Inside words sprout, liberate
the soul
that fly the sky
and sail the oceans.

Wednesday, November 11, 2009

An unflattering name for a miming cuckoo

Brainfever bird is a medium sized cuckoo that is a resident of South Asia, it is also referred to as Common Hawk Cuckoo. It resembles Shikra- the bird which it mimes not only physically but behaviorally too. Even a keen birdwatcher could be fooled by the resemblance- banded tails and bars on the abdomen and flanks, it even does sideways movements of tail on alighting just like Shikra. Shikra’s beak though is typical raptor type while Hawk cuckoo is straighter meant for catching insects. Like all cuckoos Hawk cuckoo too is a brood parasite (mostly babblers).

Though a secretive foragers it produces one of the famous bird calls. They produce frenzied triple call that rises higher and higher into crescendo. Now Indians found it quite romantic and interpreted the call as pee-kahaan (where is my beloved?) or in Marathi as paos-ala (the summer is coming), incidentally papeeha -the Hindi name for the bird, was favored by poets over centuries in this part of the world. Brits though had some tough time in a hot humid country infested with malaria and diseases so it is easy to imagine why they found the calls irritating, also the bird is at its vocal best in summer moonlight, just the time when sahibs were finding it difficult to sleep in the sweltering heat and tossing on the bed and lo the frenzied bird call. Things couldn’t been nastier for colonizers!. And so thought it is brain fever!. This blogger though takes serious exception to these names. Why not Papeeha?. It sounds beautiful and quite apt too.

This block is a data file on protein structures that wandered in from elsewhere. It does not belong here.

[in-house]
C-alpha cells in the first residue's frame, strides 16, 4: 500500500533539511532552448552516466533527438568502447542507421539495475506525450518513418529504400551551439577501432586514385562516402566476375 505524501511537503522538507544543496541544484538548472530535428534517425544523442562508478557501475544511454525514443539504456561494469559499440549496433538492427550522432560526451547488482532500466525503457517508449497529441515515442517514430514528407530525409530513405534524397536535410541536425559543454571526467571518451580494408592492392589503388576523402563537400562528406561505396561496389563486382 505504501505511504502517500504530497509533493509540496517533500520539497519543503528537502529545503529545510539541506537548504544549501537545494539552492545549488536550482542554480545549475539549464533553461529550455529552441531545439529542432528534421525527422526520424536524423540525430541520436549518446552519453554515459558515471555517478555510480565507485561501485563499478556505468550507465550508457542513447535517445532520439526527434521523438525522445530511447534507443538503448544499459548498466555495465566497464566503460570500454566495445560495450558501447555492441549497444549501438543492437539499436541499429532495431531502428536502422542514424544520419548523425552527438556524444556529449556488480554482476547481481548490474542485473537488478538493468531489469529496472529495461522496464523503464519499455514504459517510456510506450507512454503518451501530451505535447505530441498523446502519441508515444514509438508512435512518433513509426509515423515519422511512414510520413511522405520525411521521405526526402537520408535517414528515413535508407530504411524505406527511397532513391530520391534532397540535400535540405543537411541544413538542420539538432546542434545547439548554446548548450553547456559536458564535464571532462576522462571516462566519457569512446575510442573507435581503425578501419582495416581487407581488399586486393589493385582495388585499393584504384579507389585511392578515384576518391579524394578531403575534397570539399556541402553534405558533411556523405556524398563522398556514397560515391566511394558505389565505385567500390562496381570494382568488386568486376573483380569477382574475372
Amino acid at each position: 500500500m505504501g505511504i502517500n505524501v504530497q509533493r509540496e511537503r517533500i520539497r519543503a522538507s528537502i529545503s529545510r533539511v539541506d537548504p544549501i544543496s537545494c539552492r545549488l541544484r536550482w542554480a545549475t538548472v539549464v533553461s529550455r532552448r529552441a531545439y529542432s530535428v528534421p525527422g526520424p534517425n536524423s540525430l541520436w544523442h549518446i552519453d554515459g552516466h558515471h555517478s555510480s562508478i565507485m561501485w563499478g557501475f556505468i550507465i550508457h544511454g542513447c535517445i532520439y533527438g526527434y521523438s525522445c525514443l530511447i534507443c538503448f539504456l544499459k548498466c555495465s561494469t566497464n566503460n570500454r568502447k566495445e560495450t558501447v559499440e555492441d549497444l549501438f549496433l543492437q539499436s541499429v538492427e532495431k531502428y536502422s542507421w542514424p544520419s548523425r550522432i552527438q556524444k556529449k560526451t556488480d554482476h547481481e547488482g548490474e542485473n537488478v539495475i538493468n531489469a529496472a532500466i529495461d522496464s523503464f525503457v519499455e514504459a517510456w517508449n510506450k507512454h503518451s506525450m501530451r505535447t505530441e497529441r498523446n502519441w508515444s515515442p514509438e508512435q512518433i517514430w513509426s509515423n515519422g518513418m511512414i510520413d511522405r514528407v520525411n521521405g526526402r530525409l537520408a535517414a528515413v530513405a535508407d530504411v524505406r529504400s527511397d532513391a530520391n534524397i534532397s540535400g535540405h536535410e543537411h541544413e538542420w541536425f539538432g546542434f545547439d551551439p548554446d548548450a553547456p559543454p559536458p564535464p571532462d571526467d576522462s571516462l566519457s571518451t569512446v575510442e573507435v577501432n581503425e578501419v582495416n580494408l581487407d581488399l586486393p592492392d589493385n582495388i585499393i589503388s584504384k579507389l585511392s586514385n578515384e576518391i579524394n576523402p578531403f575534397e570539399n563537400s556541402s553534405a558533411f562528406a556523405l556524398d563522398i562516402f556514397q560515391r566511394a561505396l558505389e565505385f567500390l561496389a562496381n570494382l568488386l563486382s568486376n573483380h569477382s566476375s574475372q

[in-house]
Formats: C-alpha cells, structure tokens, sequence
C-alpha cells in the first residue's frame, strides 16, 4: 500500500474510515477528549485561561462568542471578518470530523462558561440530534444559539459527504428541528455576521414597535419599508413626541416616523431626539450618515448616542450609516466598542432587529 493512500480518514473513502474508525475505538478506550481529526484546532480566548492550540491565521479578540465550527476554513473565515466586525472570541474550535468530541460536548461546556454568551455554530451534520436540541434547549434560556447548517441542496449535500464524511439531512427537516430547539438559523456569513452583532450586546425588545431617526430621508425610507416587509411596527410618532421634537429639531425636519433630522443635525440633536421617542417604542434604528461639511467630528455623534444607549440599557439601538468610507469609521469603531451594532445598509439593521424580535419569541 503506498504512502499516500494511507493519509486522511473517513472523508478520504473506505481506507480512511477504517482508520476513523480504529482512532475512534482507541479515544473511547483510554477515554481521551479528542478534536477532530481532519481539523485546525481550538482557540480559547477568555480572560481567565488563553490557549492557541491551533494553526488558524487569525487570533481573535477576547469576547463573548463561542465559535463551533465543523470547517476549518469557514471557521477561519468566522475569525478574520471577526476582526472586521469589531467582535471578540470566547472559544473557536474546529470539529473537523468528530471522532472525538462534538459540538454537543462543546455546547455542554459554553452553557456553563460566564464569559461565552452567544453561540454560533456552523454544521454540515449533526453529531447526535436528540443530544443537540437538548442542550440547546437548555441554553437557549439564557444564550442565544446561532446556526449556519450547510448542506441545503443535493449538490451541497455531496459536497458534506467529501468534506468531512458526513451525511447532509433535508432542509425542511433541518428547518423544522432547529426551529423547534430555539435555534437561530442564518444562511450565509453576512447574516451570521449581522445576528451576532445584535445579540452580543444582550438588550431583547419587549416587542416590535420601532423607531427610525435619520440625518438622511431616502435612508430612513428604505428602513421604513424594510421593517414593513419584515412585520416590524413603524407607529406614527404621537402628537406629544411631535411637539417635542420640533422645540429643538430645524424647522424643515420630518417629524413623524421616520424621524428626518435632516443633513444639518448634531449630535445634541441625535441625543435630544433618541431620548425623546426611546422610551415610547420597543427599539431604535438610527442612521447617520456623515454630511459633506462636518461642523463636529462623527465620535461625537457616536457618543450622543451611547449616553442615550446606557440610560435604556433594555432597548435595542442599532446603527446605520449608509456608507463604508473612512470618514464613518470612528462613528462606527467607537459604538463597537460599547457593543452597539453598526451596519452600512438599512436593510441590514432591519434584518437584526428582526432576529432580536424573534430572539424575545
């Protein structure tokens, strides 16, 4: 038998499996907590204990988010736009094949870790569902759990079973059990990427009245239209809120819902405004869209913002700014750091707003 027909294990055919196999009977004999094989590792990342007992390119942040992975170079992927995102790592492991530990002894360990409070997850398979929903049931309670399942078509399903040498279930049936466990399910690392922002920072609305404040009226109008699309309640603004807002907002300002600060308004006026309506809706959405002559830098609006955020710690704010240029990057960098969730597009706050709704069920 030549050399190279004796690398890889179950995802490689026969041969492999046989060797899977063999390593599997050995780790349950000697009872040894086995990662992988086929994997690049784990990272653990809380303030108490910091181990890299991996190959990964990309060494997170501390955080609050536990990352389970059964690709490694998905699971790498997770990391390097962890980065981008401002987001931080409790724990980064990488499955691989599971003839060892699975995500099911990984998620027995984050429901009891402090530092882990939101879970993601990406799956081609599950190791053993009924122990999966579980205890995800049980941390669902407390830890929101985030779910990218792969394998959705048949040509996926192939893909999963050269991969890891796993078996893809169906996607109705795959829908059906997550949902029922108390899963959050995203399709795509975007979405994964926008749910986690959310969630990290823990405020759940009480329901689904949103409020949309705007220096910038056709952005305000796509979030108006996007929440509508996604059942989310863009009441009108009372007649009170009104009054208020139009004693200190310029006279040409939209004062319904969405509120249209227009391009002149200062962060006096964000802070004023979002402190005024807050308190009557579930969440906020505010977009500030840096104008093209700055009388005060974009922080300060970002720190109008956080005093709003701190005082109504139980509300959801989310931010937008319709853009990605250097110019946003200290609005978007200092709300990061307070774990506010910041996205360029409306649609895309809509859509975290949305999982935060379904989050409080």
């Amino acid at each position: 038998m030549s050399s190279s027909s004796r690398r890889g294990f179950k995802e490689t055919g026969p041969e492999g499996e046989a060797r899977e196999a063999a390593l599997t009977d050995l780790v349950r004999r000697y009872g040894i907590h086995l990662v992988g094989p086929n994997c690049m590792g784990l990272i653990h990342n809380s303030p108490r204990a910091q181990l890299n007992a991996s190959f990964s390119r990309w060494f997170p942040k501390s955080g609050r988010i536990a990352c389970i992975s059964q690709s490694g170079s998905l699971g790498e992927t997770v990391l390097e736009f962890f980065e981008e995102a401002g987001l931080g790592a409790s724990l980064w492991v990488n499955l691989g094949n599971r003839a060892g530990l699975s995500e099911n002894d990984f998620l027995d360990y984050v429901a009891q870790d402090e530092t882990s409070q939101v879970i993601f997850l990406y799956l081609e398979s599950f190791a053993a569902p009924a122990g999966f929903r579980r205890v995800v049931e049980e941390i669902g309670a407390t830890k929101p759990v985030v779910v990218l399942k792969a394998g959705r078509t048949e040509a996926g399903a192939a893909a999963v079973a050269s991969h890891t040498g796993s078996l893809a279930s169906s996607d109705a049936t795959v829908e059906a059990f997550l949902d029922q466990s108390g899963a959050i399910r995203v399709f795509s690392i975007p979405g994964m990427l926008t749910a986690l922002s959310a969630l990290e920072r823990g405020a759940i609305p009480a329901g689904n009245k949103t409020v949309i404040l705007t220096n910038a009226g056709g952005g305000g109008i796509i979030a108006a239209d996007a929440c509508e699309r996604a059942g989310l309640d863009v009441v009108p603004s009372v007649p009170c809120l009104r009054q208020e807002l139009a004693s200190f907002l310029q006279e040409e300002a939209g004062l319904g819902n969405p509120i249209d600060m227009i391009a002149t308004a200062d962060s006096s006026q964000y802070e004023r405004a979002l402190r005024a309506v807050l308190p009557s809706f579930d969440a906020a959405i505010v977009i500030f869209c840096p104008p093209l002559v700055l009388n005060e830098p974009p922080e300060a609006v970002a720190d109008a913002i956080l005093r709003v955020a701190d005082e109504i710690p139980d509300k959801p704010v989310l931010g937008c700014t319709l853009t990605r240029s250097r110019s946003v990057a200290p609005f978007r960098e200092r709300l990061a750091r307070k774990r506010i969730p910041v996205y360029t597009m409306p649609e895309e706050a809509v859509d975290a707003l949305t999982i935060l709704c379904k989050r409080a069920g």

The pictures are taken on a morning walk at Malampuzha reservoir (in Palakkad), walk few Kms along the reservoir you get to see some picturesque scenes, huge mountains on one side and plantations on the other. Need to add here that I was terrifically lucky to glimpse this bird as it is quite difficult to locate and yes just about manage to photograph it.

One of my favorite poem is a Hindi poem by Mythili Sharan Gupt “ma kah ek kahani”, we had to study this in school. This probably the first poem that gave me glimpse of the beauty of the world of poetry. What an amazing poem!!. Its about a mother asking the child to choose what is right, ethical. Beautifully woven this simple poem still touches me. Lines like "kah ma leti he leti, raja tha ya rani" or lines like "nyay daya ka dani, tune guni kahani". Simple but profound, the conversation style used in the poem makes it endearing.

माँ कह एक कहानी

"माँ कह एक कहानी।" बेटा समझ लिया क्या तूने मुझको अपनी नानी?"
"कहती है मुझसे यह चेटी, तू मेरी नानी की बेटी
कह माँ कह लेटी ही लेटी, राजा था या रानी?
माँ कह एक कहानी।"